No Hope for a New Iran Deal
Recently, several Democrat candidates for the 2020 elections declared that, should they be elected President, they would vote to re-enter in the Joint Comprehensive Plan of Action (JCPOA). Just a few weeks before that, a long list of retired generals and diplomats released a statement exhorting the current administration to rejoin the Iran deal.
The JCPOA was signed between Iran and the so-called P5+1 (US, UK, Russia, France, China + Germany), and it aimed to eliminate Iran’s domestic pathway to a nuclear weapon, in exchange for lifting the sanctions that were suffocating Iran’s economy.
President Trump withdrew from the accord in May 2018, claiming it was a “horrible one-sided deal that should have never, ever been made.” According to Trump, the JCPOA didn’t really constrain Iran from building a nuclear weapon, and it didn’t face other serious security issues in which Iran is involved. By pulling out of the deal, Trump re-imposed the US sanctions that were previously lifted from the Iranian economy, which especially affect the oil, banking, and shipping sectors. In Trump’s view, the US’ pullout will force Iran to come back the negotiating table and discuss a new agreement, which would require Iran to conform with more severe obligations than those established in the JCPOA.
However, such scenario is quite simply implausible, since neither Iran nor any other party to the agreement appears willing to reopen the negotiations―and they don’t want to reimpose sanctions to renegotiate a deal they feel is working. It took the European, Russian, Chinese and Iranian leaders years to achieve a deal they all agreed on in conjunction with the US, and they don’t have any incentive to try and come up with a new and improved agreement, since they’re all well aware it would be an extremely difficult attainment to achieve.
The EU, for one, is deeply worried of how Iran might react to a potential annulment of the JCPOA. The most unsettling prospects are the possibility that Iran would initiate a great wave of migration towards Europe, the risk that Iran would stop acting as a barrier for drug trafficking and, most urgently, the threatening connections that the Iranian government has with terrorist organizations in its regions. The EU is so committed to keep the deal alive, that it even considered creating a “Special Purpose Vehicle” (essentially a 3rd party company) which would allow the EU to engage in financial transactions with Iran while avoiding the US sanctions.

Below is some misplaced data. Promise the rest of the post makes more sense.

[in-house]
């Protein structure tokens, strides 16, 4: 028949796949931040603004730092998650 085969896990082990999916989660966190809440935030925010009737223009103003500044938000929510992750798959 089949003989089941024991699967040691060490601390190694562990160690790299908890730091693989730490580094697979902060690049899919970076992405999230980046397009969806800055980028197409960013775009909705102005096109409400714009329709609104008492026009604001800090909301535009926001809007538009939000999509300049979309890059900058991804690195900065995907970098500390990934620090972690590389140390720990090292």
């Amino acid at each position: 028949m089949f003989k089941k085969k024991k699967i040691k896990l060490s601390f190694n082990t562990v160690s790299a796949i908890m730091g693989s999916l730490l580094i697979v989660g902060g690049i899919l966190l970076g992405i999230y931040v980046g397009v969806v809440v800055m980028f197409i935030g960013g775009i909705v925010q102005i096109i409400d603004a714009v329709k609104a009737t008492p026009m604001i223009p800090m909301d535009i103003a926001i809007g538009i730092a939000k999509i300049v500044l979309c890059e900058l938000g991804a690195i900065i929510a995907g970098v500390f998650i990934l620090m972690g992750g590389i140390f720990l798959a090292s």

Iran’s President Hassan Rouhani, for his part, has repeatedly expressed its appreciation for the EU’s determination to remain in the deal. Moreover, he asserted that the US’ exit from the accord won’t impact Iran’s abidance by the agreement, nor will it damage Iran’s relationship with the other members of the deal.
All things considered, it would be unrealistic for the US to believe in the possibility of drafting a new agreement. And if the US is, in fact, destined to re-join the existing deal, it’s important it doesn’t waste too much time in the process: while the majority of the American public seems to be in favor of reentering the deal, the Iranian population seems to be losing faith in the agreement, and might therefore influence its government not to let the US re-join the deal. By the time (and if ever) the US is persuaded to re-join the JCPOA, the offer might not be on the table anymore.
Despite the JCPOA’s numerous imperfections, it still remains the best guarantee to prevent a nuclear-armed Iran. Despite the US’ and Israel’s allegations, the International Atomic Energy Agency (IAEA) has confirmed Tehran has been abiding by its commitments. Also, besides setting crucial security standards applied to the Iranian nuclear program, the Iran Deal eliminates the need for a costly and uncertain war.
Finally, we can’t expect one, single agreement to provide a resolution for all the issues of contention between two countries. The JCPOA represents a good start point, but by pulling out of it, the US not only demonstrates that it’s an unreliable partner in negotiations, but puts America in the position of contributing to an unstable non-proliferation environment. That the opposite of what America’s supposed to be doing.